Moama Anglican Grammar School recently sent a group of students and staff to Sri Lanka to work alongside Habitat for Humanity. Students Kerrie Dick and Angus Mawson blogged about their experiences; their fourth blog entry is below.

Kerrie Dick
June 25
After an interesting Sri Lankan breakfast, we were placed in new building groups.
Thankfully, Wilson joined our group and we made our way to our build site for the day.  The heat seemed to rise a few degrees for this particular Thursday.  A large pile of red bricks awaited us and we spent the rest of the morning moving them from Point A to Point B.
A little girl and boy enjoyed our company as they ran around laughing, hiding and waving to us.
Lunch time came and went and we arrived at our build site earlier so we were able to finish earlier in the afternoon.
Our group spilt, some moving bricks while others relocated a pile of sand.
We exceeded expectations and finished our work early.
We couldn’t rest while others worked so we walked along the hectic road towards another team’s build site.
The working day soon came to an end and we turned towards the cricket pitch for our daily match.
Word had got around and an abundance of locals flocked to the pitch, although cricket had lost popularity and the volleyball game gained most of the stray players.
Once we returned to the hotel we were given warnings of half an hour to get ready for a trip into Batticaloa.
We travelled on the bus absorbing the sites of Sri Lanka as they passed by in a blur.
We arrived and were granted 50 minutes to wander down the streets and purchase whatever took our fancy.
The streets were busy and crowed while the walkways were not designed for more than one person.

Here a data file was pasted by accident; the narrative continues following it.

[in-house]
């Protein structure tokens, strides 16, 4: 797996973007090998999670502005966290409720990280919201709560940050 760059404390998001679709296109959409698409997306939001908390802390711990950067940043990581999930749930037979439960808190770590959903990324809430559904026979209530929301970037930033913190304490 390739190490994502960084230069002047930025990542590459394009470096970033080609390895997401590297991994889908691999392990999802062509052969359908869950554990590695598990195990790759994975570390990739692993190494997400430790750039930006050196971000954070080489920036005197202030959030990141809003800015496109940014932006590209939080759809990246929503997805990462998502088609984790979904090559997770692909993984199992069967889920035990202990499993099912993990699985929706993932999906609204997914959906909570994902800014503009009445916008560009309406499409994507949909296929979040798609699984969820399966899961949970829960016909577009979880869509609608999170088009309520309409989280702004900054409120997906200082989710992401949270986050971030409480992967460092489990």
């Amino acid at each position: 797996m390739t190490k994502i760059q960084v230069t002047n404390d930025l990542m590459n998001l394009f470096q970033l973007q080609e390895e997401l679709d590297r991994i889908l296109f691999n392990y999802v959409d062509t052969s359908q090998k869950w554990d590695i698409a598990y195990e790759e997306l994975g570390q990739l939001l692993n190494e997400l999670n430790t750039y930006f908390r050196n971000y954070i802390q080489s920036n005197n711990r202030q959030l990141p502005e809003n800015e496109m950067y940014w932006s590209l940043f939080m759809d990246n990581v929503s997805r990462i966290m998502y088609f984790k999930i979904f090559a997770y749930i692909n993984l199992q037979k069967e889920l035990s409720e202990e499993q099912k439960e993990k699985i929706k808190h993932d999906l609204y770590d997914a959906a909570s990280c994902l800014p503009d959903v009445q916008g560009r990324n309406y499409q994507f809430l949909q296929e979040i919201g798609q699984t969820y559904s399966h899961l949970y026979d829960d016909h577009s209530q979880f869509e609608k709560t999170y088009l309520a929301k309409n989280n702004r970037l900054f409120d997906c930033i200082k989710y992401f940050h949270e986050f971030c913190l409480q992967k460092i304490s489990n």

We finally met for our evening meal. The restaurant we dined at was quite the experience. We ordered our meal and waited in anticipation.
In a matter of minutes the room turned into complete chaos.
Meals were confused and mis-matched, while some had finished eating before others had been given their meal – others actually received dessert before their main meal.
It added quite the story to the night’s events. Our bus ride home contained dreary eyes and/or over-tired voices, as we made our way back to our hotel and swiftly to bed.

June 26
We were granted an extra half an hour’s sleep-in after the previous night’s event.
Our morning did not begin with work, but a morning of school – a local school, not far from our building site.
The principal welcomed us along with a wonderfully presented English story from one of the students.
We donated the books we brought with us and more than doubled their existing library.
In small groups with some of the students, we read stories to individuals or whole classes.
Arm wrestling was a popular activity as was tapping the table and making beats.
The group of school boys were more than happy to pose for a photo, crushing you in the process of getting closer to the camera. The students sang us the Sri Lankan national anthem and we returned the favour by singing, with pride, the Australian national anthem and our school song.
The principal then presented us with a trophy and one of their school ties. The students said goodbye and we returned to our hotel for lunch.
The morning off work left us a little less eager to return, although the afternoon of brick moving did come with an unexpected surprise.
After moving red bricks at a new house for an hour the Sri Lankan news crew arrived at our working site.
Wilson happily translated their questions as some us were interviewed.
They asked us for some footage of us working and then informed us we would be on the news the following night.
The afternoon was soon gone as we day dreamed of our appearance on the TV.